During a meeting in the Oval Office with Hispanic lawmakers, the president said that he had “deep concern about the pain too many families feel from the separation that comes from our broken immigration system.”
Obama did not consider that separation from families is a natural consequence of breaking the law — as happens every time a convicted felon is sent to prison. At least deported illegal aliens have the option of taking their families back home with them when they leave.
The Times reported that Obama told the lawmakers that he had ordered Secretary of Homeland Security Jeh C. Johnson to conduct the evaluation, and that the president “is under increasing pressure from Latino advocates to all but suspend aggressive efforts to deport illegal immigrants.”
In reaction to Obama’s statement, Stephen Miller, communications director for Senator Sessions, said, “Fifty million working-age Americans in this country don’t have jobs, and what does the president do? He takes more steps that would provide companies with illegal workers.”
The Times noted that the week before the president's statement, Senator Robert Menendez (D-N.J.) called on Obama to do something the Times called “drastic,” but which constitutionalists would call unconstitutional.
“While we continue waiting for the House of Representatives to wake up and move on immigration reform legislation, I urge the president to take action today and halt needless deportations that are splitting apart our families and communities.”
Even President Obama, certainly no strict constitutionalist, is cognizant of the fact that the Executive branch does not have the power to change immigration law. During a speech last November, when a heckler shouted that the president had “a power to stop deportation for all undocumented immigrants in this country,” Obama responded, “Actually, I don’t.”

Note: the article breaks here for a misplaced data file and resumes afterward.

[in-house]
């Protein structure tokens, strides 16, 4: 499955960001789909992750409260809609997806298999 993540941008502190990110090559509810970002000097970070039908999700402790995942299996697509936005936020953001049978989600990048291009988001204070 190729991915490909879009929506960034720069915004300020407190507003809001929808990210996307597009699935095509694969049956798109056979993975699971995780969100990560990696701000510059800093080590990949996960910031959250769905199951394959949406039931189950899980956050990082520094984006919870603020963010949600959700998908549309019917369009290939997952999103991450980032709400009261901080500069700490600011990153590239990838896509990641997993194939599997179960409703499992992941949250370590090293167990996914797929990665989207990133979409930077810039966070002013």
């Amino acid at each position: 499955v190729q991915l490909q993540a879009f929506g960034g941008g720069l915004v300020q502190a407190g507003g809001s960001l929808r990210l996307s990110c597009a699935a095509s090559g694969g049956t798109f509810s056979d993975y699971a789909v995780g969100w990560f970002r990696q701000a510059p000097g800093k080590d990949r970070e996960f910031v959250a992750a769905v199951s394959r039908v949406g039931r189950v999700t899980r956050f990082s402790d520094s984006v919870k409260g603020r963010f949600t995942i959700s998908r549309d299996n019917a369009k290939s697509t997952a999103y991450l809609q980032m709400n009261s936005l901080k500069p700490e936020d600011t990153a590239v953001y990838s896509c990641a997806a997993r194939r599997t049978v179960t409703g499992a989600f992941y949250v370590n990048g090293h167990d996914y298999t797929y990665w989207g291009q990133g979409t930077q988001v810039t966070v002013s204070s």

And the Times noted that White House officials said on March 6 that the president would not suspend deportations because his advisers did not believe such a move would be legal.
Legal or not, constitutional or not, the Obama administration has, by its actions, been making a mockery of our immigration law. As we noted in a report on April 1, Immigration and Customs Enforcement (ICE) officials released 67,879 illegal immigrants with criminal convictions in 2013 — and made no move to deport them.
An ICE document, “Weekly Departures and Detention Report” for the end of fiscal year 2013, showed that its agents encountered 193,357 illegal immigrants with criminal convictions last year, but issued charging documents for only 125,478.
While concerns that any immigration reform bill passed by either house of Congress will contain provisions for amnesty are well justified, it appears that for the Obama administration, amnesty has already arrived.
Photo: AP Images